The series is filled with Bordelli’s dreams, his memories and recollections, and his yearning for the beautiful Eleanora. There is humor, too, and Florence and its environs come alive under Vichi’s talented pen, set within a complex mystery.

Tessa Arlen’s Lady Montfort series takes readers to WW1 England in Death of an Unsung Hero.

Lady Montfort has convinced her husband to offer their dower house for soldiers suffering from what is now called PTSD, with her no-nonsense, practical housekeeper, Mrs. Jackson, serving as the hospital’s quartermaster.

Such a good deed comes under scrutiny when Sir Evelyn Bray is found dead in the garden from blunt force trauma to his head. Add in the local farming community’s disapproval of this easy way out for men they consider cowards, and the two women become afraid the War Office will close their hospital in an upcoming visit.

It doesn’t make sense to either woman that someone would want to murder a soldier suffering from amnesia, unless it’s to kill him before that memory fully returns. With his brother due to visit, his death is tough news to break.

When a local man is arrested, to the women’s chagrin, it adds impetus to their resolve to find the real killer. Readers also gain more knowledge of Lady Montfort’s family. With the war on, Edwardian values became more relaxed, especially for women, and this is illustrated well.

The historical details are well-researched, and eccentric characters add to the texture of the mystery. A high note is the relationship between the two women of different social stratas, and how well they work in concert, bringing their individual strengths to a murder investigation.

Ashley Dyer: Splinter in the Blood Tuesday, Jun 12 2018 

Ashley Dyer is the pen name of the UK writing team of Margaret Murphy and Helen Pepper. Their debut, Splinter in the Blood, introduces DS Ruth Lake and her boss, Greg Carver.

In an explosive opening, Ruth stands over Greg, shot in his own home, and cleans up the crime scene, wiping fingerprints and hiding evidence.

Then she realizes he’s not dead.

Carver is lucky to be alive, and has only a hazy memory of what happened the night he was shot. Worried about threats to his wife, his frustration is palpable as he tries to heal his mind and his body quickly.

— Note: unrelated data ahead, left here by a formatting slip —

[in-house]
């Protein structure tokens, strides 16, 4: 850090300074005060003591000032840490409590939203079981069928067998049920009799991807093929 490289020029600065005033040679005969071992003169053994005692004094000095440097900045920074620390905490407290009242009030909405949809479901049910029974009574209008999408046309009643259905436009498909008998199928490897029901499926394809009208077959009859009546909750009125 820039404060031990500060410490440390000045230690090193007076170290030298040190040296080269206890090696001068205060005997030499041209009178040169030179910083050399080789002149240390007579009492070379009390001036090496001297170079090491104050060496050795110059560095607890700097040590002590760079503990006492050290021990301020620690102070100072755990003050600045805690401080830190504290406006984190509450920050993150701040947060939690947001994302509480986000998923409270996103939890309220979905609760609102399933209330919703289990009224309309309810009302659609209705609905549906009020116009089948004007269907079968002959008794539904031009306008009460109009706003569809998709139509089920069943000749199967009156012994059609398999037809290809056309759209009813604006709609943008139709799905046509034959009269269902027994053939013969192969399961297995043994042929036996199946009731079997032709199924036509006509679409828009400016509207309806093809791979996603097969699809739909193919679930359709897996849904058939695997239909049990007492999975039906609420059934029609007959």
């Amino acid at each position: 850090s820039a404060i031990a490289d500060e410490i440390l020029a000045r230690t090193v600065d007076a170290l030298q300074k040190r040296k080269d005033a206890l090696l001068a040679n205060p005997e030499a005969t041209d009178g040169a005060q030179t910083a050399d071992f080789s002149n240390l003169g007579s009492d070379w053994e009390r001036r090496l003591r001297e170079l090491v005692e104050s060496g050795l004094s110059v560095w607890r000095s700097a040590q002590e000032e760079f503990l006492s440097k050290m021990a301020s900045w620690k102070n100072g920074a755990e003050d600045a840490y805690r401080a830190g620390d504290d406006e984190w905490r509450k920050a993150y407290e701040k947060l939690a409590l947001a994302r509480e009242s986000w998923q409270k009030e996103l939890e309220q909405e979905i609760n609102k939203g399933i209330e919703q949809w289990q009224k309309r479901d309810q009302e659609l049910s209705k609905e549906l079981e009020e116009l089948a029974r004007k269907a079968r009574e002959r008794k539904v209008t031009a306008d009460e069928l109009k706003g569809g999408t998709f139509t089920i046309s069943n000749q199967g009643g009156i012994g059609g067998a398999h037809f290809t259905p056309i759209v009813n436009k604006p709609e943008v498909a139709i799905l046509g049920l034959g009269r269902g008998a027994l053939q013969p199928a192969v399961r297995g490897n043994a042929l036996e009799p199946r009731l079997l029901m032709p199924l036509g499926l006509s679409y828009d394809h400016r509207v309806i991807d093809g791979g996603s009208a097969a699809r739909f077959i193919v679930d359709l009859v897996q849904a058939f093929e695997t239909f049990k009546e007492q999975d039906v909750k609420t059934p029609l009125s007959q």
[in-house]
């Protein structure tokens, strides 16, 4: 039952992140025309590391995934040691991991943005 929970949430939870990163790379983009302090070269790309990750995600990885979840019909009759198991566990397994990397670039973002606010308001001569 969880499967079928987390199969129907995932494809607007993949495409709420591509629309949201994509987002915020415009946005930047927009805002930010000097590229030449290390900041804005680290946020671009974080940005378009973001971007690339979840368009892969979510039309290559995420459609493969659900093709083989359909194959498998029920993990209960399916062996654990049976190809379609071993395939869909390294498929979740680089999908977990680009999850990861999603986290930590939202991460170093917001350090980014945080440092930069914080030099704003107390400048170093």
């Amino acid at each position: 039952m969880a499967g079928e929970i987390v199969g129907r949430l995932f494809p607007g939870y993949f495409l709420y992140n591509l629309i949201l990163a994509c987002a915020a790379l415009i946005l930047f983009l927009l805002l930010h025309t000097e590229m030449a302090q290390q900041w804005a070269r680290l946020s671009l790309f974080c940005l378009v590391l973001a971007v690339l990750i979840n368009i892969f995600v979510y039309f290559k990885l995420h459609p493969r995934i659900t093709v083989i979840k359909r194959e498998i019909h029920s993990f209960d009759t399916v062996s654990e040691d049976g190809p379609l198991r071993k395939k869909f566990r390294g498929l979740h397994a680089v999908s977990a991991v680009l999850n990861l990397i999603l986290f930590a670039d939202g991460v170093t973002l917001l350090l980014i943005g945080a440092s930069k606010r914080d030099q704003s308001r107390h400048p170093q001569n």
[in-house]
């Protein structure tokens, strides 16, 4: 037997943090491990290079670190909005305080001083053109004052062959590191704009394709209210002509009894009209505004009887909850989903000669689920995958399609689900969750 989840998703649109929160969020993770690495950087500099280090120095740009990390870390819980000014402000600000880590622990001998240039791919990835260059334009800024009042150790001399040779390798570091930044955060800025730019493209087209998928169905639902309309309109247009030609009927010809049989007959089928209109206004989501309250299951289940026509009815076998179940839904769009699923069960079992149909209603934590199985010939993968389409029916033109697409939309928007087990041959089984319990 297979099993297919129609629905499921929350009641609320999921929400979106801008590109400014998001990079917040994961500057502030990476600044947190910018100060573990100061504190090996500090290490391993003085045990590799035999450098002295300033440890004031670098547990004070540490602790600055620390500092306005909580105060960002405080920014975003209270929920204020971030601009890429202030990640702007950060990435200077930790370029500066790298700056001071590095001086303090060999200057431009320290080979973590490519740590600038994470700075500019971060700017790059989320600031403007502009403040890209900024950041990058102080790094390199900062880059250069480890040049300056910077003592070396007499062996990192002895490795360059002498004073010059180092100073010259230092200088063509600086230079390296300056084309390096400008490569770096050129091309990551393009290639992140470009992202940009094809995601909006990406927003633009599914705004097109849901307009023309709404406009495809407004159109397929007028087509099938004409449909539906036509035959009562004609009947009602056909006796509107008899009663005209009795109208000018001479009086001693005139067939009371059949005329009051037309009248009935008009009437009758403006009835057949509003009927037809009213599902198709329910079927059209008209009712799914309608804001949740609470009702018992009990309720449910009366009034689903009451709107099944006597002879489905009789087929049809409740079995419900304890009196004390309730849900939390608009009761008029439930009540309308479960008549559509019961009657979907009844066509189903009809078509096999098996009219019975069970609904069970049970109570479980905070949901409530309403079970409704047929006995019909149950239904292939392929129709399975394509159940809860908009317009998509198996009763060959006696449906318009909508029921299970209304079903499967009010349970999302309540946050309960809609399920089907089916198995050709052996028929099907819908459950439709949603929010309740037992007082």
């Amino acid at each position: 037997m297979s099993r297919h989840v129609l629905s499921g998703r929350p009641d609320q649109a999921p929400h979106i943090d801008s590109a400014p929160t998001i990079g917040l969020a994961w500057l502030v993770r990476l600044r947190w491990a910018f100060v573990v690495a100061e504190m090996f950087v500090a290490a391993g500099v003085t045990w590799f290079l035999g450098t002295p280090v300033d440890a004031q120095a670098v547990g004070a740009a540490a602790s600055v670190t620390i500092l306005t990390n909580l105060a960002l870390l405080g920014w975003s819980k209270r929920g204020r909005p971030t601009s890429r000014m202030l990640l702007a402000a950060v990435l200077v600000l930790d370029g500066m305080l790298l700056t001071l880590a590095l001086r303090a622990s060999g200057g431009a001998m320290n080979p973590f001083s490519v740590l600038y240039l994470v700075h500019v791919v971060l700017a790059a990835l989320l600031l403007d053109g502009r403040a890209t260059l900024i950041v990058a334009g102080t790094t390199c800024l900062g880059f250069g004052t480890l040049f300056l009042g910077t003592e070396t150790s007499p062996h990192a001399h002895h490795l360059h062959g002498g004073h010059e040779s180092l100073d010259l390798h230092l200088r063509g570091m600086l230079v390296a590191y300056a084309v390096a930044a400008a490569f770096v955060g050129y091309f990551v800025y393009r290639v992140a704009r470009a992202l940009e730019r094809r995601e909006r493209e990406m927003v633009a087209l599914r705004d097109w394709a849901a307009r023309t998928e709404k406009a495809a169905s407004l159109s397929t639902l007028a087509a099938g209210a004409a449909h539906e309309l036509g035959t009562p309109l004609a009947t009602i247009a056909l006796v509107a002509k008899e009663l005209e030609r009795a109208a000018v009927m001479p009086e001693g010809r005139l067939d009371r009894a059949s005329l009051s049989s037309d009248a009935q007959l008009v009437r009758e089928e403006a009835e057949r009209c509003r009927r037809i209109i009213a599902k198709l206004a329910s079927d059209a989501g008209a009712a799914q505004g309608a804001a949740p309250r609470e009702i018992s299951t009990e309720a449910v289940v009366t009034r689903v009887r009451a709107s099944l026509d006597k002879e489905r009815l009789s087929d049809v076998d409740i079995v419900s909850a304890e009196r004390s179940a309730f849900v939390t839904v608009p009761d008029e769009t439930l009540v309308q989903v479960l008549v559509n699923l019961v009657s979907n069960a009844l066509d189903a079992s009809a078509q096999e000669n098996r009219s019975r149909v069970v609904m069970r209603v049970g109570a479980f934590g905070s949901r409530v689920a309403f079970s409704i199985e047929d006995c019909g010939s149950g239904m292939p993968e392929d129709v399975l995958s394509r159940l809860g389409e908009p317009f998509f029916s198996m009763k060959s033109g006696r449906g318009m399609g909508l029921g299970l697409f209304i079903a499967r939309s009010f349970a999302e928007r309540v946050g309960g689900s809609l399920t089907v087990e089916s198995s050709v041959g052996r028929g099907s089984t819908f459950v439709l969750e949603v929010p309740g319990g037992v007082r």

Ruth and Carver decide he was shot because he was close to uncovering the killer’s identity. It falls to Ruth to figure out what’s happened by taking Carver’s private files home and working the case in addition to her normal work. The Thorn Killer case that obsessed Carnver took his attention over the last year and cost him his marriage.

The Thorn Killer uses a most unusual method to tattoo his female victims and keeps them alive for weeks, undergoing horrific torture before the release of death. While Ruth investigates, she knows more than she’s telling, putting her at odds with her superiors. It’s a engrossing game Ruth’s playing, hiding her own secrets, enlisting the aid of a new co-worker.

Dyer manages to balance detailed forensic information with realistic characters. Ruth is especially intriguing, and readers will be looking forward to the next in the series.

This is a fascinating story, highly original and filled with complex twists you won’t see coming until they are upon you. Ann Cleeves calls Splinter: A taut and compelling thriller, as sharp as the thorns that feature in the plot.” Highly recommended.

More Thrillers: David Gibbins and Ben Saunders Sunday, Jun 10 2018 

Two more thrillers that make great summer reading:

The 10th Jack Howard thriller brings the archeologist to a wreck off the Cornish coast in Inquisition.

In the manner of Steve Berry, blending real history with fiction, the Holy Grail is the subject this time. With action spanning 258, 1684, and present day, there’s something here for any reader.

This is a nice mix of action and adventure, with an enjoyable relationship between Howard and his buddy Costas. Both are intelligent and believable, but are up against villains who are smart and resourceful.

This makes the read entertaining and adds to Gibbins ability to be thought-provoking as the story unfurls. The brutality of the Inquisition adds to the backdrop, and there will be pirate ships and secret societies before the adventure is over.

Gibbins experience in underwater archeology shines through and adds an aura of authenticity that makes this shine.

The Stakes, by New Zealand author Ben Sanders, brings readers Miles Keller, the NYPD detective who steals from criminals, a real rip-off artist. The dirty cop is a veteran of the robbery division, currently suspended over shooting a hitman.

At least that has been his MO until he runs up against Nina Stone. The anti-hero crime thriller takes a surprising turn when she convinces Keller to put it all on the line for a big heist before he retires and fades away into the sunset with his bounty.